Serving fine-tuned large language model with vLLM
open source
Aug 11, 2023

Serving fine-tuned large language model with vLLM


Fine-tuned large language models (LLM) are becoming increasingly popular in AI applications. These powerful language models are widely used to automate a series of tasks, improve customer service, and generate domain-specific content.

However, serving these fine-tuned LLMs at scale comes with challenges. Those models are computationally consuming. Their sizes are much larger than the traditional microservices. These features make it hard to archive high throughput serving and low cold start scaling.

This post will introduce our experience on LLM serving with vLLM and service scaling in modelz.

Use vLLM for high throughput LLM serving

vLLM is a high-throughput and memory-efficient LLM serving engine. It offers OpenAI compatible API, which makes it easy to be integrated with the existing LLM applications.

The first problem of using vLLM is building a GPU environment to build and install vLLM. With the help of envd, this can be done in one file like:

# syntax=v1

def build():
    # install torch here to reuse the cache
    # install from source

By running envd up, you can get into the development environment with everything you need. If you prefer Dockerfile, we also have a template.

vLLM already supports many LLM such as LLaMA, Falcon, MPT, etc. However, to support your own LLM, you may need to provide a model-specific prompt template. To address this issue, we create a tool called llmspec, which provides the prompt templates with OpenAI compatible interface. You can build your prompt generator on top of this library.

To run the vLLM serving in a Kubernetes cluster, there are some necessary configurations:

  • Always set --worker-use-ray to run the model inference in another Python process to avoid health probe failure.
  • Provide enough shared memory (at least 30% RAM).
  • Reduce --gpu-memory-utilization to avoid GPU OOM for long sequences.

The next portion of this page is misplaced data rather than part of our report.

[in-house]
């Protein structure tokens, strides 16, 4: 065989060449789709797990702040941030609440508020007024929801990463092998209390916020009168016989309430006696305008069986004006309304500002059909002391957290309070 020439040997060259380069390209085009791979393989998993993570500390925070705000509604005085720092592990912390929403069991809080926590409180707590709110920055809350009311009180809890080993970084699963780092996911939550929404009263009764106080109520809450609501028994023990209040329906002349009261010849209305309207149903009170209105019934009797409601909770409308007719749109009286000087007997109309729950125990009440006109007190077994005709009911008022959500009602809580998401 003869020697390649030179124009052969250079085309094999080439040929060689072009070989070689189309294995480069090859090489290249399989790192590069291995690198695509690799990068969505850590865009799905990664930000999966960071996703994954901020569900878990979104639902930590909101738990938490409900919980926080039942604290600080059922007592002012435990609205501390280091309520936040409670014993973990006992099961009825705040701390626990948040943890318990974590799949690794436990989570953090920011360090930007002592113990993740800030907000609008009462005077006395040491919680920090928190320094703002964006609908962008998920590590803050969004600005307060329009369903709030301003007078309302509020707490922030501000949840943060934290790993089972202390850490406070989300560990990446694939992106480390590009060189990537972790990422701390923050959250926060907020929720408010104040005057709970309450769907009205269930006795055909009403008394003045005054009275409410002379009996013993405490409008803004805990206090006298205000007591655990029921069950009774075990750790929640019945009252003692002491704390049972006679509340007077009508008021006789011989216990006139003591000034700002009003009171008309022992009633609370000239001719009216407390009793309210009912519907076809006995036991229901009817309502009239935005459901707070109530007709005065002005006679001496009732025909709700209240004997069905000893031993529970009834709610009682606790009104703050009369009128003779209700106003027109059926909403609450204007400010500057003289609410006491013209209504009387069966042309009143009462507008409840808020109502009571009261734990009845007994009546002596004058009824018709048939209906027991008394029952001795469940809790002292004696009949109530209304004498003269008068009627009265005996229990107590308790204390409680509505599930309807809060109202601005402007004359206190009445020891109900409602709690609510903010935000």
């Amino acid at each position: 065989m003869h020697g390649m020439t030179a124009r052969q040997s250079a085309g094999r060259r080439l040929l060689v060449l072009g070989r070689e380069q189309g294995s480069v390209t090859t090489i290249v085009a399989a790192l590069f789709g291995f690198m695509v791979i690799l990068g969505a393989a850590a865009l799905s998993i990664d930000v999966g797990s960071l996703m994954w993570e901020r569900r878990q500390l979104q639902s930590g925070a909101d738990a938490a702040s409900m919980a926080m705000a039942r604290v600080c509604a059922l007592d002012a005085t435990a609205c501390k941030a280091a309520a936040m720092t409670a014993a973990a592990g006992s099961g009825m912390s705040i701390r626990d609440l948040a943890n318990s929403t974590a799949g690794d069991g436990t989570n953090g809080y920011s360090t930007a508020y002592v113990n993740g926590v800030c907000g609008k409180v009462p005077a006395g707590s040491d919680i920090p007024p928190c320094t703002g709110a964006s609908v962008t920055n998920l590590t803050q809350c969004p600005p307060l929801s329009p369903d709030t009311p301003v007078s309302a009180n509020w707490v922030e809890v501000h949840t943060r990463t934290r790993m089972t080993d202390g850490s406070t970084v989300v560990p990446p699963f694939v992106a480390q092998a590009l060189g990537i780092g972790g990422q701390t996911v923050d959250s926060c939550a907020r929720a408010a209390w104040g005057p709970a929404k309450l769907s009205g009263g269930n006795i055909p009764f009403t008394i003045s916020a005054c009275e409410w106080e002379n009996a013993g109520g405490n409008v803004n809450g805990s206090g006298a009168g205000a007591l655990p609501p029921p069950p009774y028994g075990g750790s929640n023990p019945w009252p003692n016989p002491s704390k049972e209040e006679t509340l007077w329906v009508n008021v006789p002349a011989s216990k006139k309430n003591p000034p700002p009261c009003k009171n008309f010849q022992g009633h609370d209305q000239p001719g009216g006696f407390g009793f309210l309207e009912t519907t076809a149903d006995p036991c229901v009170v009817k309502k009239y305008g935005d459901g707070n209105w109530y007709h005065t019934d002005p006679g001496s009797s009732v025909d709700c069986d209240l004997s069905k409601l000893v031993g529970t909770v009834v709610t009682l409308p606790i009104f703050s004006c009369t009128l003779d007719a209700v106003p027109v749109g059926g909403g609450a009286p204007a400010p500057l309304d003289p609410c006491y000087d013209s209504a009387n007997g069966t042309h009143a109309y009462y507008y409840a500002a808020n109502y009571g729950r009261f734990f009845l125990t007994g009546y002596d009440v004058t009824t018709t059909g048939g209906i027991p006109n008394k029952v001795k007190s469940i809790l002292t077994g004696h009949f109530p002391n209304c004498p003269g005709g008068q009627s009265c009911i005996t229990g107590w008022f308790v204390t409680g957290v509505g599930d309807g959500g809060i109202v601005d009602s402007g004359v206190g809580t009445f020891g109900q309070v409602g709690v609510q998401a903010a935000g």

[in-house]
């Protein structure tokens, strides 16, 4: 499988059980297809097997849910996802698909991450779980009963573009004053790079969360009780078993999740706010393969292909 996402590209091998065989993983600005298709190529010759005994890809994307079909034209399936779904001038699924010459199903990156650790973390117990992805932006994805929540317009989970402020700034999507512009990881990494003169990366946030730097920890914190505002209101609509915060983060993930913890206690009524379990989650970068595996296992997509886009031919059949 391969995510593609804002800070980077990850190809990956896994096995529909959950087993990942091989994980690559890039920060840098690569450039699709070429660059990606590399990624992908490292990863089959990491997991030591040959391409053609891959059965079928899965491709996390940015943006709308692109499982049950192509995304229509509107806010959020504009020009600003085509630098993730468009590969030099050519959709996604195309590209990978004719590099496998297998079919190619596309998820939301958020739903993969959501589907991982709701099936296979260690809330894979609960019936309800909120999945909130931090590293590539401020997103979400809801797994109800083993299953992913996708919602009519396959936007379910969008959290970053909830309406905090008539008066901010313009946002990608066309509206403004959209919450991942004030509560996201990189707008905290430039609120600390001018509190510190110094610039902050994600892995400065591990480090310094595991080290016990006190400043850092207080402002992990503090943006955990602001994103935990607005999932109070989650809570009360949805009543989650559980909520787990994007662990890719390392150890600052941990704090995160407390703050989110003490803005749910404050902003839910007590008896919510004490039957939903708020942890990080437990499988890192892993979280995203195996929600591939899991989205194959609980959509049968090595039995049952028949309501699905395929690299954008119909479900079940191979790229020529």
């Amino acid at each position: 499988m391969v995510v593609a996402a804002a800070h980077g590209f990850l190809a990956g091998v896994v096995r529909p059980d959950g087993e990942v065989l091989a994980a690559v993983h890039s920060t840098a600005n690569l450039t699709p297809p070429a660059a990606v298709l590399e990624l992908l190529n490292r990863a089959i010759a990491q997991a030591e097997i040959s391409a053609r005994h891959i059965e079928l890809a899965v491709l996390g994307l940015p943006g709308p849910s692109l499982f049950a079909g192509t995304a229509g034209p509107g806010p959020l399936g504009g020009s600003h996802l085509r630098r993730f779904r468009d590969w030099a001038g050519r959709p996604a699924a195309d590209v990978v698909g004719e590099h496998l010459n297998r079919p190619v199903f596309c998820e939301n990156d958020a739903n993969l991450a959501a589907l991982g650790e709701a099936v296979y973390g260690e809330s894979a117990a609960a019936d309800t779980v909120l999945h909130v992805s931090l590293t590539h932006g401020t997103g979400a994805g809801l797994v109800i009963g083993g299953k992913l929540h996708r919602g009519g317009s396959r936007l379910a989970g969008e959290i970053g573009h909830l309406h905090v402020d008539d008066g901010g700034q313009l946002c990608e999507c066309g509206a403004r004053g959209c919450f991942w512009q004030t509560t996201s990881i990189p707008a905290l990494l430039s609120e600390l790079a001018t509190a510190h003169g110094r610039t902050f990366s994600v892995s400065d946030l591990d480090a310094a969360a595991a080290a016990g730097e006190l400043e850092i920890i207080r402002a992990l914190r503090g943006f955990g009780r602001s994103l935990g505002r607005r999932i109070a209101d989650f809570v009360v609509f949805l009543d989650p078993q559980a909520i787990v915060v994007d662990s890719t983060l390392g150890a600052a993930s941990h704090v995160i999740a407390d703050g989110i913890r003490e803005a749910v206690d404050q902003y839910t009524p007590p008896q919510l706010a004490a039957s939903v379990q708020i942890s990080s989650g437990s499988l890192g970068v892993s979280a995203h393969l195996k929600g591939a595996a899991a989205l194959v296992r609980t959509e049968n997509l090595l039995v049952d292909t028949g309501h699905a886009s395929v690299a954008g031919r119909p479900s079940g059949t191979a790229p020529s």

• Increase --max-num-batched-tokens if you want to get long sequences.

If you want to simulate a multiple concurrent request test, you can use the following script:

from random import randint
import concurrent.futures

import openai

openai.api_key = "<Modelz API Key>"
openai.api_base = "http://<Modelz_Deployment_Key>"
model = "mosaicml/mpt-30b-chat"

def query(max_tokens=20):
    chat = openai.ChatCompletion.create(
            "role": "user",
            "content": "Who are you?",
    for result in chat:
        delta = result.choices[0].delta
        print(delta.get('content', ''), end='', flush=True)

def batch_test():
    with concurrent.futures.ThreadPoolExecutor() as executor:
        futures = [
            executor.submit(query, max_tokens=randint(20, 200)) for _ in range(20)
        for future in concurrent.futures.as_completed(futures):

if __name__ == "__main__":

Scaling with Modelz

Modelz is a fully managed platform that provides users with a simple API for deploying machine learning models. By using our platform, your service can be scaled according to the real-time API invocation. The docker image will also be optimized to minimize the container cold start time.

If you want to deploy models to your private cluster or single GPU server, try openmodelz. It takes care of the underlying technical details and provides a simple and easy-to-use CLI to deploy and manage your machine learning services.

If you have any questions related to deploying models into production, feel free to reach out, by joining Discord, or through [email protected].

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